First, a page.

The Life that Swings

Recording careers and world tours long behind them, two senior citizen jazz musicians find themselves still making music at unlikely venues.

By | April 9, 2013

Nearly every day for the past thirty years, Maurice McIntyre has taken the subway from his studio apartment on St. Ann’s Avenue in the South Bronx to play his saxophone on the Grand Central and Union Square train platforms. On good days, his saxophone case fills with $40 to $60 in small bills and loose change. At seventy-seven years old, Maurice hasn’t even entertained the thought of not working.

“I’ll work till I die,” said Maurice, who suffered a heart attack three weeks ago at his home and has been hospitalized since.

At the height of his career in the 1960s and ‘70s, Maurice led his own band, recorded and toured internationally. Then jazz clubs began closing their doors and opportunities disappeared with them.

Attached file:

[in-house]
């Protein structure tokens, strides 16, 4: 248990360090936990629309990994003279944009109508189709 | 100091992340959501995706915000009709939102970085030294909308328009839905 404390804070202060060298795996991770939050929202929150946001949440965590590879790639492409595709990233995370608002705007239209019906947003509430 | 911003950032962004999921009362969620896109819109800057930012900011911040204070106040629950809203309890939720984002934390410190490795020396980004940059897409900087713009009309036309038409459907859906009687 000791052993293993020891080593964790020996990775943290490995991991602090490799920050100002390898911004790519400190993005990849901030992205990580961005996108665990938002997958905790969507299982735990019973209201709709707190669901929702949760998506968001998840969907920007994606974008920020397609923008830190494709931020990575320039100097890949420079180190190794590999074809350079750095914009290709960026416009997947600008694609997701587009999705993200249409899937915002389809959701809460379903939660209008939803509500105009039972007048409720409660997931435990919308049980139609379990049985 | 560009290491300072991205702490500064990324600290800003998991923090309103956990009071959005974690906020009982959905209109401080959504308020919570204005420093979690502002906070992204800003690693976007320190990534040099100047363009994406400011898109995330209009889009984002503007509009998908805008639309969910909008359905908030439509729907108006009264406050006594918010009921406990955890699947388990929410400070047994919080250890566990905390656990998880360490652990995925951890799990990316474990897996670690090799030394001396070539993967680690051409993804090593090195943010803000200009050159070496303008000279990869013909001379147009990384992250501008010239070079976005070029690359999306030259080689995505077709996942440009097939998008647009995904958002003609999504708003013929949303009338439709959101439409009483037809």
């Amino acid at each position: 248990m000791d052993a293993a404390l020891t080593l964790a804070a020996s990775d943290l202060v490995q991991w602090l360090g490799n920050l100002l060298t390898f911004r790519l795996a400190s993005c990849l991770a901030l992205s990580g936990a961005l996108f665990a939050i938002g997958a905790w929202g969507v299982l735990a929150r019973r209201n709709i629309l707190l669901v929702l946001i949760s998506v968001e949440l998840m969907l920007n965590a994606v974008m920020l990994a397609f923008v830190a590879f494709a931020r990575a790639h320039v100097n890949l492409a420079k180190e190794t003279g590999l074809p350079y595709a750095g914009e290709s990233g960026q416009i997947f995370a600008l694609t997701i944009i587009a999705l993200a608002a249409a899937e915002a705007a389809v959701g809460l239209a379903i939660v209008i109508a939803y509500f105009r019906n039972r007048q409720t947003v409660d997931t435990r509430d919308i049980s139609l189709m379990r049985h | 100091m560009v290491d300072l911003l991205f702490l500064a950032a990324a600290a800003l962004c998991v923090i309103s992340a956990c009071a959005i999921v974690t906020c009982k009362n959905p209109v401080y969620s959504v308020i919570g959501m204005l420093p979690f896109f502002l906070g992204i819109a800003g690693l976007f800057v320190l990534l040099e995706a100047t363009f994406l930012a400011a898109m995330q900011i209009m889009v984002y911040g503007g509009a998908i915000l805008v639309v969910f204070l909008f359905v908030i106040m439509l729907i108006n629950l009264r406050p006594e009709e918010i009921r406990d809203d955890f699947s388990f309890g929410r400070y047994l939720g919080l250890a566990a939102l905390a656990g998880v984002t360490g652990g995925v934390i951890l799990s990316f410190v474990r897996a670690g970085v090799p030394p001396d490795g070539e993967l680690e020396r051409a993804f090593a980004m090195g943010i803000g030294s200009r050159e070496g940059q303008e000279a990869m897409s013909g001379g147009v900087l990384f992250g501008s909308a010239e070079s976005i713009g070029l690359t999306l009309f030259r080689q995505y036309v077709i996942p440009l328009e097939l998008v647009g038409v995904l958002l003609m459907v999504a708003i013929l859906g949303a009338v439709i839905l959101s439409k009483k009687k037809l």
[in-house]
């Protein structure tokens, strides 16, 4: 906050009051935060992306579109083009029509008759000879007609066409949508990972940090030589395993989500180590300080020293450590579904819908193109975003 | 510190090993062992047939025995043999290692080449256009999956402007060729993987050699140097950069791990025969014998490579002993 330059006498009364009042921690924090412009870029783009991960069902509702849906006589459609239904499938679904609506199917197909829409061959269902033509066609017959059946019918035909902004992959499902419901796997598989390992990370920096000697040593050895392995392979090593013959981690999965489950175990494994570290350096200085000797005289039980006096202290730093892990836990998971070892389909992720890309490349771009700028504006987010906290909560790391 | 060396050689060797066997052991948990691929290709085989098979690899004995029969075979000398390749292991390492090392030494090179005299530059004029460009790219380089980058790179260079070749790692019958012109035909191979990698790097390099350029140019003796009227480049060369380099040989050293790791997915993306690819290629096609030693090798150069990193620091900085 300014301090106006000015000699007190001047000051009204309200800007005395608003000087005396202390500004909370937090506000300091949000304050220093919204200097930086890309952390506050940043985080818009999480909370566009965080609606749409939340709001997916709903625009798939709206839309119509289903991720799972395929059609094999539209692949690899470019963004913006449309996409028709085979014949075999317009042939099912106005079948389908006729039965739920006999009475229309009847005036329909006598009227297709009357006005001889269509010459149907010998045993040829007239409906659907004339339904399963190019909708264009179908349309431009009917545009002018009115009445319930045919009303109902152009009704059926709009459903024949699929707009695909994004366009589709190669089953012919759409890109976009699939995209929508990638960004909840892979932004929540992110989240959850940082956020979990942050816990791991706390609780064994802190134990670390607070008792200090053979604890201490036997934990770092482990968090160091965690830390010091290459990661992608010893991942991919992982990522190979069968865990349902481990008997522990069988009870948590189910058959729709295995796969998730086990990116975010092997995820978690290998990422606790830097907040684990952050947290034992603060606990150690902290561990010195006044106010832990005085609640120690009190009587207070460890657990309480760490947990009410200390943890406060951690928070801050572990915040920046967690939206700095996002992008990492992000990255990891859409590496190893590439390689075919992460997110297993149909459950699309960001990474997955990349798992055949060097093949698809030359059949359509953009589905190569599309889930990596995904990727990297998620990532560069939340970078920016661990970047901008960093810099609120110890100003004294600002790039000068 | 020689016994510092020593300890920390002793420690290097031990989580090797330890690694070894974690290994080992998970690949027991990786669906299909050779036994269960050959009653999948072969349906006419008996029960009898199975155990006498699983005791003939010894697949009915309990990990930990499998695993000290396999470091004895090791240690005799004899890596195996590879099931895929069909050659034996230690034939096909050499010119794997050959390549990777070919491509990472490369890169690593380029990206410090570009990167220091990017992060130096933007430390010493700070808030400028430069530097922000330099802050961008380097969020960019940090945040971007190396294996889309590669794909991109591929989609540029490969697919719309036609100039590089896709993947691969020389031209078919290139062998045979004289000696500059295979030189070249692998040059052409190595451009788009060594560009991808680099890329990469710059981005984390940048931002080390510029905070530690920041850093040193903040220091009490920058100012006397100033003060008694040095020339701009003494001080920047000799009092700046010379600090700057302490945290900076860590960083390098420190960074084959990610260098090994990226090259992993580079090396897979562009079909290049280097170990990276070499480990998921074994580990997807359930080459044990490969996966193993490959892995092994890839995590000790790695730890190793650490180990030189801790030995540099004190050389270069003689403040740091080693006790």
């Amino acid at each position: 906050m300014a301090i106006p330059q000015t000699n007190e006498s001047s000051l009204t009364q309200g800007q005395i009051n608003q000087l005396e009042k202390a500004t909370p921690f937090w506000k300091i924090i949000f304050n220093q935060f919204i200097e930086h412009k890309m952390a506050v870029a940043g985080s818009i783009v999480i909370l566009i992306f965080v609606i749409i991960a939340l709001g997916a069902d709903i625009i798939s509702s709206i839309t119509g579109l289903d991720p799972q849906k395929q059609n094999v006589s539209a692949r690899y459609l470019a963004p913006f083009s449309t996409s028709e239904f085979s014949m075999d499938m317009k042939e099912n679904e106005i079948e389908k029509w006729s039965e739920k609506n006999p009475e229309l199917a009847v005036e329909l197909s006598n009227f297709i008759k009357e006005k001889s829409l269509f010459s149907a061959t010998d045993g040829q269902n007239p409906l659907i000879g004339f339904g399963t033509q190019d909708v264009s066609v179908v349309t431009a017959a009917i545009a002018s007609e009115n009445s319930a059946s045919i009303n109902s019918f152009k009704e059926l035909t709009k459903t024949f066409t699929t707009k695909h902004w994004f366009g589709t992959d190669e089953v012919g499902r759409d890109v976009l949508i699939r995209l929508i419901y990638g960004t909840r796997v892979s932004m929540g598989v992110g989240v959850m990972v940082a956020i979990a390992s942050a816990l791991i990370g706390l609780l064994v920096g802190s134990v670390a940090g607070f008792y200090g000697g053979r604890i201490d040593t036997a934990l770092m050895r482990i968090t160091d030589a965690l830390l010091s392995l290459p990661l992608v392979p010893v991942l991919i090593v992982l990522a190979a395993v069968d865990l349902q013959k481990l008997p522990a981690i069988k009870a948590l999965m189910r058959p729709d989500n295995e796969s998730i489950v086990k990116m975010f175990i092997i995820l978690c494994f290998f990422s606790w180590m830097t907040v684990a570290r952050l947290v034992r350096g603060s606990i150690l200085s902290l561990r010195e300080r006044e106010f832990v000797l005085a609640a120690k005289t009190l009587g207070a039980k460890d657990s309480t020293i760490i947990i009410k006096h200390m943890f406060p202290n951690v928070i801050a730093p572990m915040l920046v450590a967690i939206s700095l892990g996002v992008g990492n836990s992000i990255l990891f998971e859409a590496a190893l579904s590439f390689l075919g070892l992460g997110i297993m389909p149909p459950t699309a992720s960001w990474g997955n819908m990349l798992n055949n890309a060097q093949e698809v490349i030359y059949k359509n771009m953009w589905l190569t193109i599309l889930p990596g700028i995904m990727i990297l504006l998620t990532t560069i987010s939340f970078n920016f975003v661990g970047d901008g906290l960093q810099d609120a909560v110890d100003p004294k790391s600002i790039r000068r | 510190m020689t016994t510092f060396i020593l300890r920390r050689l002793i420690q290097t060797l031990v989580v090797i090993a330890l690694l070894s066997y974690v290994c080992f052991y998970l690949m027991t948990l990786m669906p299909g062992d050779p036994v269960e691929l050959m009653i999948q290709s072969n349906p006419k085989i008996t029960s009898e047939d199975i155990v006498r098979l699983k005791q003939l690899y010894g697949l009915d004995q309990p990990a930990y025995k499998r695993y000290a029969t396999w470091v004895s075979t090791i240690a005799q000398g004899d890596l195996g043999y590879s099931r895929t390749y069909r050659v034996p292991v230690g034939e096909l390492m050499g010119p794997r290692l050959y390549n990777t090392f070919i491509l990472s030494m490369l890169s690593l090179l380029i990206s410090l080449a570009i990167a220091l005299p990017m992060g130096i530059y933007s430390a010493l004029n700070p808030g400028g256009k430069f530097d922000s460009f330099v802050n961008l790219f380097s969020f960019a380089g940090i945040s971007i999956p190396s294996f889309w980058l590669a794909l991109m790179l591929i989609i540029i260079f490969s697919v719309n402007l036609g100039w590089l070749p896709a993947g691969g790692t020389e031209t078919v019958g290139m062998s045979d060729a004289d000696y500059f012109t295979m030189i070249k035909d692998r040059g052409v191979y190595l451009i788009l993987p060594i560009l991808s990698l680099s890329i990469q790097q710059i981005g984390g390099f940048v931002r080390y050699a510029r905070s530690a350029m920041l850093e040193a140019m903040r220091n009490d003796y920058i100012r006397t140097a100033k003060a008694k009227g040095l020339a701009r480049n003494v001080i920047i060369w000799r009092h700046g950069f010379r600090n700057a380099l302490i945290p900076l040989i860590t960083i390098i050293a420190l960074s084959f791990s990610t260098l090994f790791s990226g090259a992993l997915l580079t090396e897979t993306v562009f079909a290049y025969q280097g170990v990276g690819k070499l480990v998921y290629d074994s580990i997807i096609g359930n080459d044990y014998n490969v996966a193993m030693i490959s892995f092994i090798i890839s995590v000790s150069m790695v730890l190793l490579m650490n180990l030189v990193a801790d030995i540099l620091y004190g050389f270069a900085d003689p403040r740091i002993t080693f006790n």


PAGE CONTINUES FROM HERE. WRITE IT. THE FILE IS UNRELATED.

“Musicians don’t have the option of retiring,” says Marianne Pillsbury, communications and musician programs manager for Jazz Foundation of America, a nonprofit that provides relief and assistance to jazz and blues musicians. “The single biggest issue musicians everywhere face is finding work. Finding the next gig.”

In an average year, the Jazz Foundation of America helps around seven hundred musicians and their families by providing or connecting them with services, ranging from crisis relief to social, medical and legal resources. It also gives musicians, like sixty-nine-year-old piano player Roy Meriwether, a weekly venue to jam with other musicians.


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